I think by that point too, OSU had made good on its commitment to Pauling. WhenPauling made his donation to OSU in 1986, it was kind of a ridiculous decision. There was no place to put it, obviously, and there was no infrastructure to deal with it. But, OSU-I mean, there's lots of different theories as to why he made this decision to give his papers to OSU rather than Caltech or the Library Congress, or other places that wanted it. I think the biggest reason why is because OSU made it clear to him that they were going to devote resources to this, that they were going to make a real firm commitment to spending a lot of 01:00:00time, energy, and money on this resource, and that they were going to do what they could to make sure that it received the attention that it should receive. And they did. They created a department-Special Collections didn't exist before Pauling, the Pauling donation. There were three full-time staff, there were students, and ultimately they built a facility to house this. As I mentioned, lots of work went into creating these digital resources. Lots of work went into processing the collection. Lots of work went into outreach and promotion. I think that by the time that 2011 came around, OSU had really done its level best, had made an honest effort to fulfill that promise. But 2011 arrives, SCARC comes into existence and Pauling becomes de-emphasized because there's lots of other things to do. At this point the Pauling Blog is the primary connection between that era of Special Collections and the current era of SCARC, and that's 01:01:00honestly one of the reasons why I'm motivated to continue to publish the project.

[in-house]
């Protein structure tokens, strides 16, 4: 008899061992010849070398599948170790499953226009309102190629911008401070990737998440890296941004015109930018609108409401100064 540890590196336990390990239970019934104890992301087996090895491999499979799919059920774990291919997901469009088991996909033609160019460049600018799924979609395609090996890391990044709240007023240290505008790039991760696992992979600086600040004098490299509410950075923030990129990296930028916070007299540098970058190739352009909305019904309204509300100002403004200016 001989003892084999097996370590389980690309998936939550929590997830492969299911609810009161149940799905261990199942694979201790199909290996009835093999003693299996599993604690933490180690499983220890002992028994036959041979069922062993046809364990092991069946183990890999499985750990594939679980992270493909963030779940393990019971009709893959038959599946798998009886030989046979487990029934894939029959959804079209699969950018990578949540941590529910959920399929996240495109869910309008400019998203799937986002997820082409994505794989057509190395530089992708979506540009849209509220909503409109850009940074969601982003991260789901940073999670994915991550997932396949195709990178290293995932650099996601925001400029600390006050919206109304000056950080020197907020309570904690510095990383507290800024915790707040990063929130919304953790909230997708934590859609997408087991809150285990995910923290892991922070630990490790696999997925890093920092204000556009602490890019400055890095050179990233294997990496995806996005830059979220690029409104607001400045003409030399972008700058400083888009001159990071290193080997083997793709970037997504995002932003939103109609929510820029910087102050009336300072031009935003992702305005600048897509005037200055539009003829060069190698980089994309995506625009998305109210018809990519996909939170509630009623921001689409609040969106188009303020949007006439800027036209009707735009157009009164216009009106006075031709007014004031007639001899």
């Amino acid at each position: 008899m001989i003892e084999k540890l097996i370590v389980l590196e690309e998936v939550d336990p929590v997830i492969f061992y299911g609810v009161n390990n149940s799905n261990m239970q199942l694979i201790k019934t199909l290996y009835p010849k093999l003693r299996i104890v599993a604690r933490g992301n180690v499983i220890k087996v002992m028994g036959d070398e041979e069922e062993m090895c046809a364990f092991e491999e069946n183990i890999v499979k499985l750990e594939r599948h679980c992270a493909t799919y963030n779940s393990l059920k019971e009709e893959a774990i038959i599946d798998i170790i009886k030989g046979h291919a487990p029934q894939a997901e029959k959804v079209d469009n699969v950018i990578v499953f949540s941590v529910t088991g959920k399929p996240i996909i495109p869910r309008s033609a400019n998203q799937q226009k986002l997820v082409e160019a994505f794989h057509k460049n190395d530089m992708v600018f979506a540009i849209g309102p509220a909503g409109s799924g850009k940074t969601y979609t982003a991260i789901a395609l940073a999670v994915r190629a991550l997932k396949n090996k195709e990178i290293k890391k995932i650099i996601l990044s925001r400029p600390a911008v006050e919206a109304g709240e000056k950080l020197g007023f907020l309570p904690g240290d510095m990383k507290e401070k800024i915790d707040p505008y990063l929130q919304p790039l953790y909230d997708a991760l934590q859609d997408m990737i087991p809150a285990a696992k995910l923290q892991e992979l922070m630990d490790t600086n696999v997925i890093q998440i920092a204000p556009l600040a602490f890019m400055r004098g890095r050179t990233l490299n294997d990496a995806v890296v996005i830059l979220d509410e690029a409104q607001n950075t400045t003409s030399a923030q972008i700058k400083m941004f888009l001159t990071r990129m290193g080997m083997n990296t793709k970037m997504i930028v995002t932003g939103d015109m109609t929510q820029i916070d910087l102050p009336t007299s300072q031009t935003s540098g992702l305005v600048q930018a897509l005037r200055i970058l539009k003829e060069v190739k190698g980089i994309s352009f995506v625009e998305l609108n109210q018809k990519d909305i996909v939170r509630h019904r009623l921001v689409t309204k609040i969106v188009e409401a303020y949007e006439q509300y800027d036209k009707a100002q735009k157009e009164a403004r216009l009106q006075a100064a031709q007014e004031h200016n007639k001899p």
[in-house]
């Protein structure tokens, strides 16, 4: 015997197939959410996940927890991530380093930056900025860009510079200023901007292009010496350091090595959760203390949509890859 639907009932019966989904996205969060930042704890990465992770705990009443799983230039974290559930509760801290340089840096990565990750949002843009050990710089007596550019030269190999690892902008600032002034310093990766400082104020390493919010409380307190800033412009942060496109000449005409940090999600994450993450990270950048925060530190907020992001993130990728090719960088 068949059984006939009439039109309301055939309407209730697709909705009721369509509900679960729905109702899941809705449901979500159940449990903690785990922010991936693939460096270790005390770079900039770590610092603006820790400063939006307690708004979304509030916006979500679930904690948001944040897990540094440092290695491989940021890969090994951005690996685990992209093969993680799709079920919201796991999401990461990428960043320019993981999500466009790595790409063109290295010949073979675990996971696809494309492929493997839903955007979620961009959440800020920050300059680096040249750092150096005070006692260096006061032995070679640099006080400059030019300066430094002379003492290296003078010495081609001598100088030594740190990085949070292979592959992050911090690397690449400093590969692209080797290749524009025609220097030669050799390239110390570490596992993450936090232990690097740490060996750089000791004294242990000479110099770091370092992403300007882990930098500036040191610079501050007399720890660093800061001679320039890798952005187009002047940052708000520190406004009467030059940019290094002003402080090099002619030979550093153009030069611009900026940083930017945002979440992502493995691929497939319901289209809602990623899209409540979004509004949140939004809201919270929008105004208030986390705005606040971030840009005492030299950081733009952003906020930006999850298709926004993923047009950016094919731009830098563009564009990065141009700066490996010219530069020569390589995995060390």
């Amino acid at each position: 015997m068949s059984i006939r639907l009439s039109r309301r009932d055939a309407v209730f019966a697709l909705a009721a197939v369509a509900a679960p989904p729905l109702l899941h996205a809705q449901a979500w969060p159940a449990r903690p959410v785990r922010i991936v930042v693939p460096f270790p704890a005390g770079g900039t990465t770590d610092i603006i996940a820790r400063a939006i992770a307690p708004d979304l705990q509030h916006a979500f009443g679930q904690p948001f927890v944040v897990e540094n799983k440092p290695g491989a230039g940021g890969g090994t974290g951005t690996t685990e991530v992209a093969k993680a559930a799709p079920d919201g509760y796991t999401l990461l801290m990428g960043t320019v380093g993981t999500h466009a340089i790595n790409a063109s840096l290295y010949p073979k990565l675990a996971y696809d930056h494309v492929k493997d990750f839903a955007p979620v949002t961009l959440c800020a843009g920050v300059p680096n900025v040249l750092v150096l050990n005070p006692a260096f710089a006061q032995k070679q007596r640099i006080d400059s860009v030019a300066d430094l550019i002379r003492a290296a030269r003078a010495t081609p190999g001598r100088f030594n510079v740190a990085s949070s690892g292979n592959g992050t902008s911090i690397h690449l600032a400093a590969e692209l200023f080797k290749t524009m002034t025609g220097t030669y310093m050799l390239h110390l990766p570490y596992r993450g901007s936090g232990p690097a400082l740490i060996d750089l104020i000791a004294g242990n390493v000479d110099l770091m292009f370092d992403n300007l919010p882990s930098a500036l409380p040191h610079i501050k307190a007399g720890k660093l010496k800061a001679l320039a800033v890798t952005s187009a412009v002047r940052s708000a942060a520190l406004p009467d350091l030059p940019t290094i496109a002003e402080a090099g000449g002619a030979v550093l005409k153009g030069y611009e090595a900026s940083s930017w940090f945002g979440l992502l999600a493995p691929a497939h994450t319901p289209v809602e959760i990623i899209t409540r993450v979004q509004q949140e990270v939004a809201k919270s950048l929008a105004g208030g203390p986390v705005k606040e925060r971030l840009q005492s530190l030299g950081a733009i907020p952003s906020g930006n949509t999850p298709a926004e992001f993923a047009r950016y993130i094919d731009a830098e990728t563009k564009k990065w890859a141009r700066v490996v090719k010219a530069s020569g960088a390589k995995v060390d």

Around that time also, I enter into a new major chapter of my career, and thatwould be oral history. But there's a connection here between Pauling and oral history, and that is Linus Pauling's eldest son, Linus Pauling, Jr. So, Linus Jr. is the keeper of the flame for his father for the most part, and has done a lot to preserve the Pauling legacy and promote Pauling within the context of OSU, and within the context of the Linus Pauling Institute. He used to come to campus a lot for various events that we had - he lives in Hawaii - I got to know him fairly well, and we'd spend time together. He'd tell stories about his dad that were really interesting and illuminating, and there were things I didn't know about him. I knew a lot about Pauling by this point but these were stories 01:02:00I had no context for. And I thought, "wow, somebody should really sit down with this guy at some point and record these stories." Then I realized eventually that if it was ever going to happen it was going to have to be me that was going to do that.